Look For a Chestnut Sided Warbler During Spring Migration
Discover facts about the chestnut sided warbler, including where to find the birds, migration patterns and what males and females look like.
What Does a Chestnut Sided Warbler Look Like?
The chestnut sided warbler has a unique appearance that sets it apart. Males’ olive yellow caps and rufous sides make them distinct from the other birds in their species. Other trademarks to look out for include a white breast, and gray and yellow markings along the wings and back.
During breeding season, females resemble males but appear muted in color. During the non-breeding season, males keep the rufous sides while females and immature birds do not.
Range and Migration
These unique warblers pass through the eastern United States as they migrate from winter homes in Central America to northern breeding grounds. However, unlike the Cape May warbler, the chestnut-sided’s breeding range extends into the U.S. Birders in the Northeast, as well as the northern Midwestern states, might be able to spot them at forest edges.
John James Audubon said he had seen only five chestnut sided warblers in his lifetime, but they are more common now.
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What Do Chestnut Sided Warblers Eat?
Like many warbler species, this bird hovers underneath a leaf to grab a caterpillar or sallies out from a branch to snatch an insect.
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Chestnut Sided Warbler Photos
Courtesy Jocelyn Anderson
Stunning Spring Warbler
“I have been doing bird photography for a few years, but I only discovered the wonder of warblers in the last year. One spring day I was at a local park in southeastern Michigan, and I was amazed by these stunning feathered gems that flitted about in the bushes and trees. These warblers were migrating north and had stopped for the day at this park. One of my favorites was this chestnut sided warbler with his smart yellow cap and richly colored brown sides,” Jocelyn Anderson says.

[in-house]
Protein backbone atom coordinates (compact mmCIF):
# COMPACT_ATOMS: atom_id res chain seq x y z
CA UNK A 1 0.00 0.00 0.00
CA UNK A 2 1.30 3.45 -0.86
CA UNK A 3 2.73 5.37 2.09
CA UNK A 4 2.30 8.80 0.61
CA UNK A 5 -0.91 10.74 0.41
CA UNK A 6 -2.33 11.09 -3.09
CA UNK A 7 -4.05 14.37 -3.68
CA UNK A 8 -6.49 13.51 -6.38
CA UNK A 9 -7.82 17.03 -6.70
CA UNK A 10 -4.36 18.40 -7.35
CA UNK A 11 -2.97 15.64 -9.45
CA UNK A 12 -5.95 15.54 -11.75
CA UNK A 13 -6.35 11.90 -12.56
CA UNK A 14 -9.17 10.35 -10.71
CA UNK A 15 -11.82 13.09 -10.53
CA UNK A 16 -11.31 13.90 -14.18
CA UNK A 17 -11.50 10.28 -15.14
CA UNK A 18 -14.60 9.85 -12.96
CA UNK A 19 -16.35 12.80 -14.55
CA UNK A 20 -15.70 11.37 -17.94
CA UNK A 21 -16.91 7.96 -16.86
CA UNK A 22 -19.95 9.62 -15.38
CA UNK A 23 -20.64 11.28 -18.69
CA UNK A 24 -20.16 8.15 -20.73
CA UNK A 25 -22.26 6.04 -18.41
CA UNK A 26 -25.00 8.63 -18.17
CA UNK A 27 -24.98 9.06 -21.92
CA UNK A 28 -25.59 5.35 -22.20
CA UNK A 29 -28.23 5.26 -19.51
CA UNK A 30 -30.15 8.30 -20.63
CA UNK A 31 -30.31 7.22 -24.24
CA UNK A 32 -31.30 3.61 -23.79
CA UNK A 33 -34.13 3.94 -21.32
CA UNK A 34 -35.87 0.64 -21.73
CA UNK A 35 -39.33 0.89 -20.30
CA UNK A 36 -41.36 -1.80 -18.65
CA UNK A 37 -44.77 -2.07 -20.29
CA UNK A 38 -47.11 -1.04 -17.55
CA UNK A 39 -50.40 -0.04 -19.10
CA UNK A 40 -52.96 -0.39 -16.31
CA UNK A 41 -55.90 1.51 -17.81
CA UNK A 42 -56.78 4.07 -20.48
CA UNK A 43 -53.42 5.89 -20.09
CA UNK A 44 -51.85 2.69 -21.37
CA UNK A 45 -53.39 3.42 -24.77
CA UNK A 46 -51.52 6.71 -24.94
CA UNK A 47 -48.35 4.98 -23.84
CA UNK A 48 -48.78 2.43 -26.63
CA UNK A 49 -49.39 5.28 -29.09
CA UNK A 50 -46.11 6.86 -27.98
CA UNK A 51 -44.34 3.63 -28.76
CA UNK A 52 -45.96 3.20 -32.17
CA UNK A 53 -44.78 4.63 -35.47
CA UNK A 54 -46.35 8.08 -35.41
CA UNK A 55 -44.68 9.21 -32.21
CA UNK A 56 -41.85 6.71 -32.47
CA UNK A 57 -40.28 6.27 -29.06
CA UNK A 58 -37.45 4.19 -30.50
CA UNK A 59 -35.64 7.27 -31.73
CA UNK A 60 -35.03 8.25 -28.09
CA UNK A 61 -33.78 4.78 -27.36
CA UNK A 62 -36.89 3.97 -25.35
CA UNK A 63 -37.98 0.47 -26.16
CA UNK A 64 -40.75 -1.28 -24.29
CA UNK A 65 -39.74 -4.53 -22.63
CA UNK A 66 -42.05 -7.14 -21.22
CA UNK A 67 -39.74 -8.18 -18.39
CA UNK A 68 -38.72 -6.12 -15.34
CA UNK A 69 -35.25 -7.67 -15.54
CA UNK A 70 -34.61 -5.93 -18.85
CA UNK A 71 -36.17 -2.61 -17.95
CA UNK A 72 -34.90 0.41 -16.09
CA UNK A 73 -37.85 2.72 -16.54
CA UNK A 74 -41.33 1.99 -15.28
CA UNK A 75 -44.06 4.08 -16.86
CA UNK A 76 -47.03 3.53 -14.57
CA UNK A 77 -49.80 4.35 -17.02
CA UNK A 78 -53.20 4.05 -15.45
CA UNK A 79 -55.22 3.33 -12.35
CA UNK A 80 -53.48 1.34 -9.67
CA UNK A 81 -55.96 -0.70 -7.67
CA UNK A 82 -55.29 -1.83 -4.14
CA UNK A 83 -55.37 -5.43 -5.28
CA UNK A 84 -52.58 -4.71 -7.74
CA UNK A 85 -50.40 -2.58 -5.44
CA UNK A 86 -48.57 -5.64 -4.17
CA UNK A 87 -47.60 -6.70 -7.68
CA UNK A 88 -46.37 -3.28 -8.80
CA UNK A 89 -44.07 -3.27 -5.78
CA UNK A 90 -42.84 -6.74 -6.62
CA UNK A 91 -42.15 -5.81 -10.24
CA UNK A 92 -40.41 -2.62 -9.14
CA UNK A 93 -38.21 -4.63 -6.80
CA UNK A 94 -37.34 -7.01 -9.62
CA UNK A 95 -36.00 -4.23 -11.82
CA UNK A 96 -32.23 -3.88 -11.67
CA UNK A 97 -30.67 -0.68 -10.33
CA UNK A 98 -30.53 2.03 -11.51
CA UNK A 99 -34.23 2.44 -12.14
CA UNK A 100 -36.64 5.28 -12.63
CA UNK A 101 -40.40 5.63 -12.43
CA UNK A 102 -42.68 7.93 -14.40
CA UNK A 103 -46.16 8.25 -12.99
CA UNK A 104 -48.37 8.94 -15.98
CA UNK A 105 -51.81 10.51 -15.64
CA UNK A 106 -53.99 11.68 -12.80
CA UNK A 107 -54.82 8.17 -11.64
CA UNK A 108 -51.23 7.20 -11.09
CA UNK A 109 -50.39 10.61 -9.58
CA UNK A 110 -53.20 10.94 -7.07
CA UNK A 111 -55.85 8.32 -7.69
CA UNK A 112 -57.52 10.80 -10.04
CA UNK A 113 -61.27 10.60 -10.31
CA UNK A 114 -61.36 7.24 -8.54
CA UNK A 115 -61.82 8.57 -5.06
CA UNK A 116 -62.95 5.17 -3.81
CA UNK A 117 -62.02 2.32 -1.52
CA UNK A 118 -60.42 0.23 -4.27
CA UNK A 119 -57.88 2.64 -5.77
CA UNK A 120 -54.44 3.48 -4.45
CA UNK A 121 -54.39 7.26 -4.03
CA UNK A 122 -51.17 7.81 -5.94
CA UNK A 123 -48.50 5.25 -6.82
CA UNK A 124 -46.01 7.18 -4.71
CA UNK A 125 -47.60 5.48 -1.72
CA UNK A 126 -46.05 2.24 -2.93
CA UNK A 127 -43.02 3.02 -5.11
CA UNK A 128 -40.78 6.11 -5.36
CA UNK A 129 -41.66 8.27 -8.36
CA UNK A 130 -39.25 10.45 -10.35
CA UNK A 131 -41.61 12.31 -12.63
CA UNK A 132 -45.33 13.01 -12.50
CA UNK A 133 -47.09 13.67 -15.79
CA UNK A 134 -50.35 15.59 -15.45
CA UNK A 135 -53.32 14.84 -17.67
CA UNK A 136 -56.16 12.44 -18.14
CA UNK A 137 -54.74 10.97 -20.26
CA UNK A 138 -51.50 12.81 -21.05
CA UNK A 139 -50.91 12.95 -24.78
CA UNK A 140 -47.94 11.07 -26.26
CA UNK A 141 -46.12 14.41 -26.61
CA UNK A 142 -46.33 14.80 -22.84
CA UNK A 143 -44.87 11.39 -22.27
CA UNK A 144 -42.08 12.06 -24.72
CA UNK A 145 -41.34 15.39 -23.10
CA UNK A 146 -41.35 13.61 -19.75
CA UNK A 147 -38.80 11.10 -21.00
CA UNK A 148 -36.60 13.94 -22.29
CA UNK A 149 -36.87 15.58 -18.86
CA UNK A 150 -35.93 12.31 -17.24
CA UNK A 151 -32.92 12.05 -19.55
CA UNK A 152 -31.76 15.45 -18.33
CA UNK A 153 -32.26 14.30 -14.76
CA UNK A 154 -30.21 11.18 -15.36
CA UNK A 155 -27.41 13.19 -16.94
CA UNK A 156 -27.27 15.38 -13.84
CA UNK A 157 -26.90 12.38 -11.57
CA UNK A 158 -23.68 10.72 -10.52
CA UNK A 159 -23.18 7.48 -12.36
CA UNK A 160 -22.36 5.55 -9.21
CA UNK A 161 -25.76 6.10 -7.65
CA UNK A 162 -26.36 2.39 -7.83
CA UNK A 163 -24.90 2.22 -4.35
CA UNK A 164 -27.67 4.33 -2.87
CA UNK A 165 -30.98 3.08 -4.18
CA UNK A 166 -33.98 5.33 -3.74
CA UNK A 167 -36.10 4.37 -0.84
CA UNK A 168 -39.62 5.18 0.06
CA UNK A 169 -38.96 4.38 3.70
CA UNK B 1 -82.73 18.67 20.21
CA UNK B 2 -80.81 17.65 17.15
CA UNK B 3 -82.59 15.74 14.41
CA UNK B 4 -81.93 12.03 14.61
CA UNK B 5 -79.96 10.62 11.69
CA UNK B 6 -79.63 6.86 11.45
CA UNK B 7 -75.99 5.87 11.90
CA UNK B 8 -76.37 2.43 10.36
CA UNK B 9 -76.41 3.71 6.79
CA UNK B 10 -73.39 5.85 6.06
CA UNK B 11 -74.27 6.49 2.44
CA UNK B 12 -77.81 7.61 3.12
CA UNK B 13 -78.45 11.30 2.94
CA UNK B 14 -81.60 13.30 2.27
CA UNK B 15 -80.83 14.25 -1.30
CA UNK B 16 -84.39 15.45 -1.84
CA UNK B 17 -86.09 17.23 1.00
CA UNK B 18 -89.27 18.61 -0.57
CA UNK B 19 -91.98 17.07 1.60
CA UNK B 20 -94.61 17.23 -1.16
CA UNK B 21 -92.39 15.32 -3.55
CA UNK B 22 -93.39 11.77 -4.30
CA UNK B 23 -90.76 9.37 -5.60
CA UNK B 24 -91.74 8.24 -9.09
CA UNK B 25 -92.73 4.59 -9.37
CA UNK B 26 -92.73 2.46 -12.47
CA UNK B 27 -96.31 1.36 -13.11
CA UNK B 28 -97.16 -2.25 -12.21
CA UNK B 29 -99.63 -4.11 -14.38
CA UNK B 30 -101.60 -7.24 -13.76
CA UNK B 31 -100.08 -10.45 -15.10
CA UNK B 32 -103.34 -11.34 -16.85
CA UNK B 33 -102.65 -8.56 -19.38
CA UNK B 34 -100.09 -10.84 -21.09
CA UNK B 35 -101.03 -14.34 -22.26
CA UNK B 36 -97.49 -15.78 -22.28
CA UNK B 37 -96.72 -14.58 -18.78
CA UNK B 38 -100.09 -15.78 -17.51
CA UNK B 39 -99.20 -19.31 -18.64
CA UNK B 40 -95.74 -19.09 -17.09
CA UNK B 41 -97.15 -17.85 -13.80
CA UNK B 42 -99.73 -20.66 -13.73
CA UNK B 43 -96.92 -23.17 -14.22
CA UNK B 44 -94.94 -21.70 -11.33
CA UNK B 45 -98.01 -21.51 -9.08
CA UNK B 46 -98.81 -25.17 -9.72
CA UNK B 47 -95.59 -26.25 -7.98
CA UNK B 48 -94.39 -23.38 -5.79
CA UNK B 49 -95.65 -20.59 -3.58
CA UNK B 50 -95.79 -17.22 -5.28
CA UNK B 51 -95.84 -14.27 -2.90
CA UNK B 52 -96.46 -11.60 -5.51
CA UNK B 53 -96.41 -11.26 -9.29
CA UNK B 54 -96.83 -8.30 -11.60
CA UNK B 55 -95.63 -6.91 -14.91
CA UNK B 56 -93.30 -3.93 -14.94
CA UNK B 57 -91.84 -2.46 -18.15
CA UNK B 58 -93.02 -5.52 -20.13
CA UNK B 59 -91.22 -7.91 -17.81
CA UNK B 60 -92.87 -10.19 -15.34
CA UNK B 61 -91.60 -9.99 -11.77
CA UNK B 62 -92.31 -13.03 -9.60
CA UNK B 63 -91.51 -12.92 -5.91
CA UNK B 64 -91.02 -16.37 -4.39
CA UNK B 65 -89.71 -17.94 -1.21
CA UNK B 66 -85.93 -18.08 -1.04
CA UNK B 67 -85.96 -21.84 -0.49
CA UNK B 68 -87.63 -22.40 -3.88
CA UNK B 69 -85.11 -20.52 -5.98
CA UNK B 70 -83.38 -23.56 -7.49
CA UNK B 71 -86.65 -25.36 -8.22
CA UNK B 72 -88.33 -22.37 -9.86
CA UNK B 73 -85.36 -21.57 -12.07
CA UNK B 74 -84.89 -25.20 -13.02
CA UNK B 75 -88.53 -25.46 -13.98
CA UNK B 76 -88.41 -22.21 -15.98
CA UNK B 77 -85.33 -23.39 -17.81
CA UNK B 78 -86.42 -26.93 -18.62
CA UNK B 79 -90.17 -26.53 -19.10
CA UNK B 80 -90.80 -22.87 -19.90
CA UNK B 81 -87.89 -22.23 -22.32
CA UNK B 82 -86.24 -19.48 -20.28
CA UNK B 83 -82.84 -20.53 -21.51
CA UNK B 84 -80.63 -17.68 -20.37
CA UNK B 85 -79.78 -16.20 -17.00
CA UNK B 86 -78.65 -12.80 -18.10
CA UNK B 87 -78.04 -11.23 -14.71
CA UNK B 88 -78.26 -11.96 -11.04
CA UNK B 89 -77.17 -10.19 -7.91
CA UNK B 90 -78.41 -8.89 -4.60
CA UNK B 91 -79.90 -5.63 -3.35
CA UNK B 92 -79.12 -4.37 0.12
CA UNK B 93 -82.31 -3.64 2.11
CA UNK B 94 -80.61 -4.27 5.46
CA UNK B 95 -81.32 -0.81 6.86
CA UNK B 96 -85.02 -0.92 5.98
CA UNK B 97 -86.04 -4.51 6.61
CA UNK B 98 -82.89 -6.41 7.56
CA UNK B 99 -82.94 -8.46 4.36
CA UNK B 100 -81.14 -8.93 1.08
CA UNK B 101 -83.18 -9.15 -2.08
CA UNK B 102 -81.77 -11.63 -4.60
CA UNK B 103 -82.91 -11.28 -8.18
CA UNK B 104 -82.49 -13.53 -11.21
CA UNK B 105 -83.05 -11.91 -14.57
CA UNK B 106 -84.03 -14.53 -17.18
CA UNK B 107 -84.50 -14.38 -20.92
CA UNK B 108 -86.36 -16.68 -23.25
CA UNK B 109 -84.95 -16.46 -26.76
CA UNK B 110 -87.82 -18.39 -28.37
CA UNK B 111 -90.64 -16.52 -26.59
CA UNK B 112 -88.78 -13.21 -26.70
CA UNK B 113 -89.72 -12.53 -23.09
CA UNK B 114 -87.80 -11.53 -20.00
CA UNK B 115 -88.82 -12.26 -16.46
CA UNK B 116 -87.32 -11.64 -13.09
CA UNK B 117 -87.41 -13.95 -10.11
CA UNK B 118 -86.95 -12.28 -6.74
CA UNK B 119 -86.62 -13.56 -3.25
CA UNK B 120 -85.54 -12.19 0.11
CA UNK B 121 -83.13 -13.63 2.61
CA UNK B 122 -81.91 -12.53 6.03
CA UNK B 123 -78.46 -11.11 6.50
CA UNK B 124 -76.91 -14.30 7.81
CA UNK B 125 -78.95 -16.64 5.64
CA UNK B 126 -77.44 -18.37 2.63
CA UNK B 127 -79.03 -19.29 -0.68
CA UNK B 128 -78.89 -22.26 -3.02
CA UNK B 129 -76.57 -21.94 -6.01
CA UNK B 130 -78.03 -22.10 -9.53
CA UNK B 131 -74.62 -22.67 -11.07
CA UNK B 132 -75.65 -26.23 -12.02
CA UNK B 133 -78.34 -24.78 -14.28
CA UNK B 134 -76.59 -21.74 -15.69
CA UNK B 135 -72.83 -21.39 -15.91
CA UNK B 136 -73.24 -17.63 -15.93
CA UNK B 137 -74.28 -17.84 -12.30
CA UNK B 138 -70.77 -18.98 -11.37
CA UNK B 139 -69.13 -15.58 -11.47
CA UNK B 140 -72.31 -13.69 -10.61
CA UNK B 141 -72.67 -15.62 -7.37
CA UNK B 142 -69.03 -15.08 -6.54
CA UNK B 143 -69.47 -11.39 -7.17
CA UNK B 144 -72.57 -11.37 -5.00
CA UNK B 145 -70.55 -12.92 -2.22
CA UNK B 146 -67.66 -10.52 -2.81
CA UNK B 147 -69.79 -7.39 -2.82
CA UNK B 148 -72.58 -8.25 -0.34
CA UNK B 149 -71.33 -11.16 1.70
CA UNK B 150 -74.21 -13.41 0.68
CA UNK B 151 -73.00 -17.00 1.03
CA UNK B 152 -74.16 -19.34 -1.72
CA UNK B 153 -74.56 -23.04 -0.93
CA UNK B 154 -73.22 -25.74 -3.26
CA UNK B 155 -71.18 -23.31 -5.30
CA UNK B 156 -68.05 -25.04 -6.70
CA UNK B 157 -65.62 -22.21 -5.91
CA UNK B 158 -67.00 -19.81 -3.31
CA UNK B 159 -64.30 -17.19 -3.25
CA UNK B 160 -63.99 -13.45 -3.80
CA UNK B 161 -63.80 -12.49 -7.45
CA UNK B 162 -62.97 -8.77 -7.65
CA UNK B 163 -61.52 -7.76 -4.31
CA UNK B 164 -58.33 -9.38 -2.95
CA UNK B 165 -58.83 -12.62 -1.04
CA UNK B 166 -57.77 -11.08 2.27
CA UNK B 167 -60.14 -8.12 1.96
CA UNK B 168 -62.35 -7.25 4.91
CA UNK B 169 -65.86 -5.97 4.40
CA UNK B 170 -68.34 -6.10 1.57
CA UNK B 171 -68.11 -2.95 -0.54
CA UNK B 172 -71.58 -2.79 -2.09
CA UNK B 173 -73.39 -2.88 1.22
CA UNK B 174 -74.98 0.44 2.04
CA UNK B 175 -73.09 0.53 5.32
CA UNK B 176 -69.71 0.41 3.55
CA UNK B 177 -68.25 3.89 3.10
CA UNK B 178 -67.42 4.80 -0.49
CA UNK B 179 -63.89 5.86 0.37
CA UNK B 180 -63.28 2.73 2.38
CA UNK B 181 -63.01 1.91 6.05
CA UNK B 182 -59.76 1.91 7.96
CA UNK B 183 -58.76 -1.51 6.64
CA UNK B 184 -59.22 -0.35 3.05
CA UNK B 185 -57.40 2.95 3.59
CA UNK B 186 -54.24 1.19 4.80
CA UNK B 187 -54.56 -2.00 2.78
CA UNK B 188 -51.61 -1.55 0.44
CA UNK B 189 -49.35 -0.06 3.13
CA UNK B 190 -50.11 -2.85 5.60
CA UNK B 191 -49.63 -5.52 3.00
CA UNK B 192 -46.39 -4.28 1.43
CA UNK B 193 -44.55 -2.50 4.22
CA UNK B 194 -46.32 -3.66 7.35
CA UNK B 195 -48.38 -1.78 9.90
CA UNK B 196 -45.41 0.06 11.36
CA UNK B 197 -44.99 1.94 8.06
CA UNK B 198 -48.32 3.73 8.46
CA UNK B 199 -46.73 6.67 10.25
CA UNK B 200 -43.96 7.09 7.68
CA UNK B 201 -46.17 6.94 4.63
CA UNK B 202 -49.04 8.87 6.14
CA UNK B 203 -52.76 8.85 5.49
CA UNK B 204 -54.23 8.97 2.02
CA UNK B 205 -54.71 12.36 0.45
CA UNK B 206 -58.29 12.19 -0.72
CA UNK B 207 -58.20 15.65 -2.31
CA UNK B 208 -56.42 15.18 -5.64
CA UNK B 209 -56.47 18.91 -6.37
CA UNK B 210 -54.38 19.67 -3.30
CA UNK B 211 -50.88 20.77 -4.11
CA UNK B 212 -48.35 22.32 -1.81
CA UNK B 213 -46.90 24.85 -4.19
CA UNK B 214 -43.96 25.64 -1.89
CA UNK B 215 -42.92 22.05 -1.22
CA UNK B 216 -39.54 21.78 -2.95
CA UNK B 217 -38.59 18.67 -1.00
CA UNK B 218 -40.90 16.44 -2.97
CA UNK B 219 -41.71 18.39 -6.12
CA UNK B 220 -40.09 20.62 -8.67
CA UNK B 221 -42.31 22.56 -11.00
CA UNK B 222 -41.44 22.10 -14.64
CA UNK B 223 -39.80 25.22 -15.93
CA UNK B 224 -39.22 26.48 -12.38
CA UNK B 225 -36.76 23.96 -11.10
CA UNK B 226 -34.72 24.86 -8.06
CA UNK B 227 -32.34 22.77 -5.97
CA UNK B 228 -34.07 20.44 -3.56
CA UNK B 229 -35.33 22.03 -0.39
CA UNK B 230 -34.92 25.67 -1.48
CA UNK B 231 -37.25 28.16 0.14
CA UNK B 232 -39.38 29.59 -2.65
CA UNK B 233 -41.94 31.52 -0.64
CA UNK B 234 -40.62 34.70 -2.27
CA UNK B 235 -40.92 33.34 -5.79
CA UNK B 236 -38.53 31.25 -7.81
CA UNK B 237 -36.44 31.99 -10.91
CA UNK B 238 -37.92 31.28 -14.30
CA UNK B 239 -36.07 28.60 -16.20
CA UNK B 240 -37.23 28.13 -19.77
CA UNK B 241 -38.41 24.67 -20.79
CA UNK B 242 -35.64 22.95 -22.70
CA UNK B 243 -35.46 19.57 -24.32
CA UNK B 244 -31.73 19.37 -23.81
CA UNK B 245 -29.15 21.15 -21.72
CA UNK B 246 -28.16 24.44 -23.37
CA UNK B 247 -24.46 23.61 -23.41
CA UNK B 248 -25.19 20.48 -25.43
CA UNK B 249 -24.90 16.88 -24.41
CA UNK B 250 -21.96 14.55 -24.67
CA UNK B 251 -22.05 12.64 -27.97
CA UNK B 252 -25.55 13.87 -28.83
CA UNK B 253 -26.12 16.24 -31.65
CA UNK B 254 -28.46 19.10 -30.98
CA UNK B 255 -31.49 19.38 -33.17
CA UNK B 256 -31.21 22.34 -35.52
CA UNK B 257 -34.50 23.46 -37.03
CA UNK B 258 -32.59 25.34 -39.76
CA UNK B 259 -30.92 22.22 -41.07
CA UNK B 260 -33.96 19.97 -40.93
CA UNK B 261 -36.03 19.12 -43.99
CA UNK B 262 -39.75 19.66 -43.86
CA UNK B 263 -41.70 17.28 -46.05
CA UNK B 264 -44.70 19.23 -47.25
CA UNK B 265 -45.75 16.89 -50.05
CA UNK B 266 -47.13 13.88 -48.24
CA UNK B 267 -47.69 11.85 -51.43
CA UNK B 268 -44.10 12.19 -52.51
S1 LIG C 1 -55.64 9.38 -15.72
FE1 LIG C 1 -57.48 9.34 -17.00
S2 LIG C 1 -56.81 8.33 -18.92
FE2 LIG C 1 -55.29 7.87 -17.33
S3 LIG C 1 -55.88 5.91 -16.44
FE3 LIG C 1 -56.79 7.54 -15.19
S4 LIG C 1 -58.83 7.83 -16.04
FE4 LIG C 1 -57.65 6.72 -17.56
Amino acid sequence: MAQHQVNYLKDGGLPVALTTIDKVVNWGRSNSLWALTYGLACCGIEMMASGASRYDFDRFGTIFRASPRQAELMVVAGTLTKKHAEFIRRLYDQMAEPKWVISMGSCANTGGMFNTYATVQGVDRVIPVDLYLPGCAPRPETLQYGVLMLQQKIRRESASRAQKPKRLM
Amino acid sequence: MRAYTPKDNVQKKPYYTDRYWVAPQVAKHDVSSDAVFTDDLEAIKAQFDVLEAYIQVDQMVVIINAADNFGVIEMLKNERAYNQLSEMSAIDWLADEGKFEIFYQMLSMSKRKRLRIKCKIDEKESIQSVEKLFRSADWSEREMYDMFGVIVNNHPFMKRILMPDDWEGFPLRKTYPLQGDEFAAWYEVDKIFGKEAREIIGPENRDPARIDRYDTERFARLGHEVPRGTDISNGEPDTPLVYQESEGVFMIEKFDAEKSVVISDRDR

Courtesy Jim Knox
“I love to photograph wildlife. Someone told me about an area that was home to a family of foxes, so I set up a blind to shoot from. I had no luck and was ready to take a break when something flew past my little window. I had no idea what it was but felt I ought to get some photos of it, and turns out it was an immature chestnut sided warbler (above)! So glad I didn’t take that break,” Jim Knox says.
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Courtesy Evelyn Johnson
A Special Lifer
“Photography is my and my husband’s longtime hobby. Spring migration featured many lifers for us, including this male chestnut-sided warbler. We took this photo at Whitnall Park in Franklin, Wisconsin, where several species of warblers hopped merrily along. Right place at the right time was the key!” Evelyn Johnson says.
Courtesy Mikki Peterick
One spring, I spent about 20 minutes trying to take a picture of this chestnut sided warbler. I tried and tried, but couldn’t seem to get a good shot. Just when I was about to give up, I said, ‘Little bird! Come here, so I can take your picture.’ As if on cue, the bird flew right then and landed within five feet of me! I was so excited that the warbler did what I asked that I almost missed my shot!” says Mikki Peterick.
Next, learn all about black-throated blue (and green!) warblers.